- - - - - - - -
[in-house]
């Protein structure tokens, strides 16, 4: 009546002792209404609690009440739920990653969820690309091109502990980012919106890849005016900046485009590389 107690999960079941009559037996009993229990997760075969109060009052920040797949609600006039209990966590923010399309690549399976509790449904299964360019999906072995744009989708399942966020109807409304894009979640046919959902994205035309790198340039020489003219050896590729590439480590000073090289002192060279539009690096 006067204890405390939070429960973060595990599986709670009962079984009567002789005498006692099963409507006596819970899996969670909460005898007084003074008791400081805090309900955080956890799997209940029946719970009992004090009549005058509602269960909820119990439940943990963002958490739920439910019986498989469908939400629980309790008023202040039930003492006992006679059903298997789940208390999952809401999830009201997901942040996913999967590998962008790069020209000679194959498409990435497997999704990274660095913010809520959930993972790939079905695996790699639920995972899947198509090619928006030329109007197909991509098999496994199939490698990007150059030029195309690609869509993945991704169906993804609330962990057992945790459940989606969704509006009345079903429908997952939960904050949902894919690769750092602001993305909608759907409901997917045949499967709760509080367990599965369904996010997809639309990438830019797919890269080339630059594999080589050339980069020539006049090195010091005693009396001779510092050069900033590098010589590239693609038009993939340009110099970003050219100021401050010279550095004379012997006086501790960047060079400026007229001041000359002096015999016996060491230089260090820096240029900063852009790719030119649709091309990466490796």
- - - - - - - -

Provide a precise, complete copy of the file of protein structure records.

[in-house]
């Protein structure tokens, strides 16, 4: 009546002792209404609690009440739920990653969820690309091109502990980012919106890849005016900046485009590389 107690999960079941009559037996009993229990997760075969109060009052920040797949609600006039209990966590923010399309690549399976509790449904299964360019999906072995744009989708399942966020109807409304894009979640046919959902994205035309790198340039020489003219050896590729590439480590000073090289002192060279539009690096 006067204890405390939070429960973060595990599986709670009962079984009567002789005498006692099963409507006596819970899996969670909460005898007084003074008791400081805090309900955080956890799997209940029946719970009992004090009549005058509602269960909820119990439940943990963002958490739920439910019986498989469908939400629980309790008023202040039930003492006992006679059903298997789940208390999952809401999830009201997901942040996913999967590998962008790069020209000679194959498409990435497997999704990274660095913010809520959930993972790939079905695996790699639920995972899947198509090619928006030329109007197909991509098999496994199939490698990007150059030029195309690609869509993945991704169906993804609330962990057992945790459940989606969704509006009345079903429908997952939960904050949902894919690769750092602001993305909608759907409901997917045949499967709760509080367990599965369904996010997809639309990438830019797919890269080339630059594999080589050339980069020539006049090195010091005693009396001779510092050069900033590098010589590239693609038009993939340009110099970003050219100021401050010279550095004379012997006086501790960047060079400026007229001041000359002096015999016996060491230089260090820096240029900063852009790719030119649709091309990466490796």